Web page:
Champagne, a light wine, seduces both Paris and England. But difficulties in conserving it cause problems. Its fermentation and its effervescence make it a product which is impossible to stock. It has to be rapidly put into its bottle, but then corks explode and glass bottles break. At the end of the XVIIth century, a monk called Dom Perignon had two ideas. These would transform the vineyards' destiny. He first got glass to be blown which was thicker and then he made corks which stayed in the neck with the help of a thread of hemp.
Champagne thus became transportable ... which meant it was able to be sold. He was also the first to mix several varieties of grape. And, by changing them every year, he tried to balance flavours, strength and bitterness. This practice is still used today. Nevertheless, wine-making techniques were progressing considerably. The differences in production were being reduced. In addition, the Blanc de Blanc (exclusively Chardonnay) was becoming more and more standard.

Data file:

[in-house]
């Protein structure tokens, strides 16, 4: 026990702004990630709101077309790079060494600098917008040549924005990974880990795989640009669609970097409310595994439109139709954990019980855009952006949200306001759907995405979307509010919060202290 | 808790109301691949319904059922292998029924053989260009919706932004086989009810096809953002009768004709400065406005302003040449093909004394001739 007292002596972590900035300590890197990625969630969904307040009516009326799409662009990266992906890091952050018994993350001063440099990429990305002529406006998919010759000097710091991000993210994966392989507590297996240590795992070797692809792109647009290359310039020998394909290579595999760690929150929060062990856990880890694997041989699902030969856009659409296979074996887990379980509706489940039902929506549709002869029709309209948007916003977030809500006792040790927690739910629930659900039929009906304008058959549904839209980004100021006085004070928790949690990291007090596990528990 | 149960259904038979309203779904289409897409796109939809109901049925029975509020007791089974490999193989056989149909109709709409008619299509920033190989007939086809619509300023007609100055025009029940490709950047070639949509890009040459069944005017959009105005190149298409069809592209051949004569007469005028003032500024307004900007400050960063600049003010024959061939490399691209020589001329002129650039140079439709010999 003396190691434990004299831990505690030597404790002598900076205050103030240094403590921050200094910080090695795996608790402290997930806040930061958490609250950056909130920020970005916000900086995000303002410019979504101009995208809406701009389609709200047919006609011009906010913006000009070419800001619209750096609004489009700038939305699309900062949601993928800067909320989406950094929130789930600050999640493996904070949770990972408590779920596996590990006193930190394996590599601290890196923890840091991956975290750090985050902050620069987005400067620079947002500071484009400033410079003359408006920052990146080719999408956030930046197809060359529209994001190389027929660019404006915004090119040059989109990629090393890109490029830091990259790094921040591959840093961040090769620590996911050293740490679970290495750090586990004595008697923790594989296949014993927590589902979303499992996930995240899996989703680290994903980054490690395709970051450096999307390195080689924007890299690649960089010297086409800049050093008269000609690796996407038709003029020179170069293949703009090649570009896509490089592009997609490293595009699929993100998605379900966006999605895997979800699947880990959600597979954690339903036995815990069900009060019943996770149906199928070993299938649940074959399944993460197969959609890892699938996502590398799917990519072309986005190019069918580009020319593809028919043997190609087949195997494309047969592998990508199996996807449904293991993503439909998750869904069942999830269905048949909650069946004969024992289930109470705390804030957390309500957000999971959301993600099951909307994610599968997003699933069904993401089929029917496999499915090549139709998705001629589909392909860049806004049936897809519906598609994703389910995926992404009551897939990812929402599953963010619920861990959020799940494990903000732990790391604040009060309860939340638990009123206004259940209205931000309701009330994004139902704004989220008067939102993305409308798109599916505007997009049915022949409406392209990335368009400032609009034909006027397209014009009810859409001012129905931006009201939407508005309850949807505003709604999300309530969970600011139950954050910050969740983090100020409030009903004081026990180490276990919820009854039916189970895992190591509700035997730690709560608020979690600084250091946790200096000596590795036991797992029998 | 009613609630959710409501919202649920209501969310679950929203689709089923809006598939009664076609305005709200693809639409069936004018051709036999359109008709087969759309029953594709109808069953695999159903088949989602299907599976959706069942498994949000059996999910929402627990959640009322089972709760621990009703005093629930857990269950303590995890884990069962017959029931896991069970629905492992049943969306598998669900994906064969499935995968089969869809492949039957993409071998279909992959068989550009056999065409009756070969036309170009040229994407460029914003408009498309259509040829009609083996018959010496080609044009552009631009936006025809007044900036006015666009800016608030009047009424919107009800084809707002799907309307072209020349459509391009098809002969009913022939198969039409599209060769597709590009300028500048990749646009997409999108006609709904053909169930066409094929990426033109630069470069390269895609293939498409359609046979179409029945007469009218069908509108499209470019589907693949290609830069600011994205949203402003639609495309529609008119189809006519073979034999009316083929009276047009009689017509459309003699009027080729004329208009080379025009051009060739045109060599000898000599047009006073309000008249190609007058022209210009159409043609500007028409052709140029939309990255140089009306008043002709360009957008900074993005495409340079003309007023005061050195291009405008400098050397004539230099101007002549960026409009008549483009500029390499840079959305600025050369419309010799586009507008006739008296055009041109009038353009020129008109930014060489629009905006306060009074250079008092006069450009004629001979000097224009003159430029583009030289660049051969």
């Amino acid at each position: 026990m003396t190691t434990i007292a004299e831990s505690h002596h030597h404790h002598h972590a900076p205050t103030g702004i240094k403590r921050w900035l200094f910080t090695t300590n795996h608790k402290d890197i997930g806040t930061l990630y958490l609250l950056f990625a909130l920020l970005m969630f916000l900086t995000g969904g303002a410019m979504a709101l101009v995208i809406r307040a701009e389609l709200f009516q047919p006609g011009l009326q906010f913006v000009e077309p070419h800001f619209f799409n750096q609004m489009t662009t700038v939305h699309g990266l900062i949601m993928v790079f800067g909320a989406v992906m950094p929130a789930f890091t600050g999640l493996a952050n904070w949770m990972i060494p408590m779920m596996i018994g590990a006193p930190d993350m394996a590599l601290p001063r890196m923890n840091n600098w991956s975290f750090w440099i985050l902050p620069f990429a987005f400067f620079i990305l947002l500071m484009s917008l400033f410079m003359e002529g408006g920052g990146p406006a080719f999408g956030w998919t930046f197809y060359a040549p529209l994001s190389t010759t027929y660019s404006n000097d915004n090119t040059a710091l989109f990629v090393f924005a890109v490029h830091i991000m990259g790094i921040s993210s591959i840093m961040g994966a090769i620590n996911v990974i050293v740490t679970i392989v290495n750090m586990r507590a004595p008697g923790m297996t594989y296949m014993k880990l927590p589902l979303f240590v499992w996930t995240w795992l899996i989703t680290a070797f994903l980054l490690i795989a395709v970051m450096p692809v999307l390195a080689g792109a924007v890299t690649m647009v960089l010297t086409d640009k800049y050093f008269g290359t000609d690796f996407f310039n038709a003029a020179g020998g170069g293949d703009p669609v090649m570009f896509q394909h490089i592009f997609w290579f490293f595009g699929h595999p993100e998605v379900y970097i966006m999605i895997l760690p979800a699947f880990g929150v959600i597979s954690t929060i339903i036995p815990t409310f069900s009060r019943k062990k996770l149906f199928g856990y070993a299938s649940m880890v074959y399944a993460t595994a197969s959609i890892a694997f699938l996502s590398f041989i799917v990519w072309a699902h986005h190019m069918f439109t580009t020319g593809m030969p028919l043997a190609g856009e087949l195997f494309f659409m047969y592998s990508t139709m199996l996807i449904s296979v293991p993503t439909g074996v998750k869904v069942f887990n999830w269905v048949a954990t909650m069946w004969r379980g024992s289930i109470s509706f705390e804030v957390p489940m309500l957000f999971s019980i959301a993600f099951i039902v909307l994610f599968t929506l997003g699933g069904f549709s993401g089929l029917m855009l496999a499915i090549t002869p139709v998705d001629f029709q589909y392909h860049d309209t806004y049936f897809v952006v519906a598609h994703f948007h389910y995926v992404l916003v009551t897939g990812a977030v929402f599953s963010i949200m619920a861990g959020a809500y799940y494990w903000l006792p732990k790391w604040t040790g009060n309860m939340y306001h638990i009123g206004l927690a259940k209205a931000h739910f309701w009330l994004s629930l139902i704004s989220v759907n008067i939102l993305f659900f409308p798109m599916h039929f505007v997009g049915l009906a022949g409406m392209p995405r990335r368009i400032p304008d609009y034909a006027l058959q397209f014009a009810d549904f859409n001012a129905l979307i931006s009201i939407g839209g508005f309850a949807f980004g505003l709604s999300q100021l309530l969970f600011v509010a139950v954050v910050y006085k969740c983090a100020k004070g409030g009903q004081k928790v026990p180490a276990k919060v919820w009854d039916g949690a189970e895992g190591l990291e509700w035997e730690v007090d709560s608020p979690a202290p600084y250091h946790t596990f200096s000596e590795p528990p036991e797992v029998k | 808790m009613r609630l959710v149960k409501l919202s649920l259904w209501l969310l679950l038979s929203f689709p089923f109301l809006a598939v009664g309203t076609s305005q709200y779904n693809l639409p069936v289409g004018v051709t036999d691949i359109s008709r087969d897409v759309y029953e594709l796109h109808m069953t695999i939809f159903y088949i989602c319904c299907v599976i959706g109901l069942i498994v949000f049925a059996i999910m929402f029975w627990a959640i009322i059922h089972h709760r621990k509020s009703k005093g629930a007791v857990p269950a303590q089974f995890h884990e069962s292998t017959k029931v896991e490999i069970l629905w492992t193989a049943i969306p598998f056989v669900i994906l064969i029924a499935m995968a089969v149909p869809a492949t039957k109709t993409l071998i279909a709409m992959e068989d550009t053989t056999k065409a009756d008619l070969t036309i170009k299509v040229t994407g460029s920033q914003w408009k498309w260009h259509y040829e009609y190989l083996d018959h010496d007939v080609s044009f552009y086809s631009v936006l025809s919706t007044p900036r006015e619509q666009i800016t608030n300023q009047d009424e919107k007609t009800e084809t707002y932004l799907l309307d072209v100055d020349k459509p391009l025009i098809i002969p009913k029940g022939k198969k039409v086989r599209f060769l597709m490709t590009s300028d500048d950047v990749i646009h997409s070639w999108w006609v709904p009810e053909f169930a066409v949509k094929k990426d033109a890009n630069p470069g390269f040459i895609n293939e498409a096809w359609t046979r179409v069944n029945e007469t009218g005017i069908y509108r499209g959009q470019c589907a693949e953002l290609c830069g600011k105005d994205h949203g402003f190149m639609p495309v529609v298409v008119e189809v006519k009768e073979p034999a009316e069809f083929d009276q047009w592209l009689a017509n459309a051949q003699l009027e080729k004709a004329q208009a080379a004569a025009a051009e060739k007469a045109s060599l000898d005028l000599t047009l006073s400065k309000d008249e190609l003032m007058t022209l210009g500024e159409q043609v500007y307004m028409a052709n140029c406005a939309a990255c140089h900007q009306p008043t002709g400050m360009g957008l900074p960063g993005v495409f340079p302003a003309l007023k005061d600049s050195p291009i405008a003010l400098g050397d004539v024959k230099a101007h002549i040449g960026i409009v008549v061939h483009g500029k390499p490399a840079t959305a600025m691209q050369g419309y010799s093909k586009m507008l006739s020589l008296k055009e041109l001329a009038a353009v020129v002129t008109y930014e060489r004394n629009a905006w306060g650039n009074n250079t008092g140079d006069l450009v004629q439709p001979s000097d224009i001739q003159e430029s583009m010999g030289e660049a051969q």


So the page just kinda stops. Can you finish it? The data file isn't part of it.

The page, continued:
Controlling the effervescence of the wine will only occur with Pasteur's work nearly 200 years later.
On the eve of the French Revolution, the champagne vineyards extended over some 50,000 hectares. One hundred years later it was but 65,000 hectares … and at its lowest merely 12,000 after phylloxera struck (at the end of the 19th century) and because of the effects of the First World War. Today, production extends over some 34,000 hectares, with perhaps 300 million bottles being produced annually.
The most important legal text is the 1927 Law providing that the word “champagne” is “reserved for wine which has been grown and made in Champagne”.